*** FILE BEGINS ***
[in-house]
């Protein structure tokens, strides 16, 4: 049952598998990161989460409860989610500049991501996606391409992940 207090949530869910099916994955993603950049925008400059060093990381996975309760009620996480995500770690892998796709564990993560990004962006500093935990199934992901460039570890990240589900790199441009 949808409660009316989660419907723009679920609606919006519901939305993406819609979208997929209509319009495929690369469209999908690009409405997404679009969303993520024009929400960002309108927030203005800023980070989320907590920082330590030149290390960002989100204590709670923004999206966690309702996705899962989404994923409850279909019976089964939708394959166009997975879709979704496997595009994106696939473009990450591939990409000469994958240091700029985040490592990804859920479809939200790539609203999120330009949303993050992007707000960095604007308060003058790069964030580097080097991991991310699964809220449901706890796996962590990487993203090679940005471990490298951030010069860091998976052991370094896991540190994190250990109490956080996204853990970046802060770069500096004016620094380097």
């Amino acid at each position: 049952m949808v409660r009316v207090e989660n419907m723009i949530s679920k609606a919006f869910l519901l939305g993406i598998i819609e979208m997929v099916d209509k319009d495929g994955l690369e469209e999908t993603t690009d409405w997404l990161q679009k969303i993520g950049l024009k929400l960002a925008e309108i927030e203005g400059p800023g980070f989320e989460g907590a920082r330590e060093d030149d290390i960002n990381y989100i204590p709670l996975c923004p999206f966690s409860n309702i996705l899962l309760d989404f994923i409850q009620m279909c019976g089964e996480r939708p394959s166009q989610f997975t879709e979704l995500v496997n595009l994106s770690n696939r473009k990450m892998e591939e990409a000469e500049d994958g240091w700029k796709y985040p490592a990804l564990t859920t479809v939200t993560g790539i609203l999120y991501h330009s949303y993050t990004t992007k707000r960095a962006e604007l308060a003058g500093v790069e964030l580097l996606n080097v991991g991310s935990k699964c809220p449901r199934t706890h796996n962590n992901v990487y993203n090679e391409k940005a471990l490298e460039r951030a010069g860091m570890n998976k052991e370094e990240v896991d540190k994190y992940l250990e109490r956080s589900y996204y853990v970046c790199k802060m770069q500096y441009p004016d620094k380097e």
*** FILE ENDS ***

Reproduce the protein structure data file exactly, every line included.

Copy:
[in-house]
């Protein structure tokens, strides 16, 4: 049952598998990161989460409860989610500049991501996606391409992940 207090949530869910099916994955993603950049925008400059060093990381996975309760009620996480995500770690892998796709564990993560990004962006500093935990199934992901460039570890990240589900790199441009 949808409660009316989660419907723009679920609606919006519901939305993406819609979208997929209509319009495929690369469209999908690009409405997404679009969303993520024009929400960002309108927030203005800023980070989320907590920082330590030149290390960002989100204590709670923004999206966690309702996705899962989404994923409850279909019976089964939708394959166009997975879709979704496997595009994106696939473009990450591939990409000469994958240091700029985040490592990804859920479809939200790539609203999120330009949303993050992007707000960095604007308060003058790069964030580097080097991991991310699964809220449901706890796996962590990487993203090679940005471990490298951030010069860091998976052991370094896991540190994190250990109490956080996204853990970046802060770069500096004016620094380097």
């Amino acid at each position: 049952m949808v409660r009316v207090e989660n419907m723009i949530s679920k609606a919006f869910l519901l939305g993406i598998i819609e979208m997929v099916d209509k319009d495929g994955l690369e469209e999908t993603t690009d409405w997404l990161q679009k969303i993520g950049l024009k929400l960002a925008e309108i927030e203005g400059p800023g980070f989320e989460g907590a920082r330590e060093d030149d290390i960002n990381y989100i204590p709670l996975c923004p999206f966690s409860n309702i996705l899962l309760d989404f994923i409850q009620m279909c019976g089964e996480r939708p394959s166009q989610f997975t879709e979704l995500v496997n595009l994106s770690n696939r473009k990450m892998e591939e990409a000469e500049d994958g240091w700029k796709y985040p490592a990804l564990t859920t479809v939200t993560g790539i609203l999120y991501h330009s949303y993050t990004t992007k707000r960095a962006e604007l308060a003058g500093v790069e964030l580097l996606n080097v991991g991310s935990k699964c809220p449901r199934t706890h796996n962590n992901v990487y993203n090679e391409k940005a471990l490298e460039r951030a010069g860091m570890n998976k052991e370094e990240v896991d540190k994190y992940l250990e109490r956080s589900y996204y853990v970046c790199k802060m770069q500096y441009p004016d620094k380097e």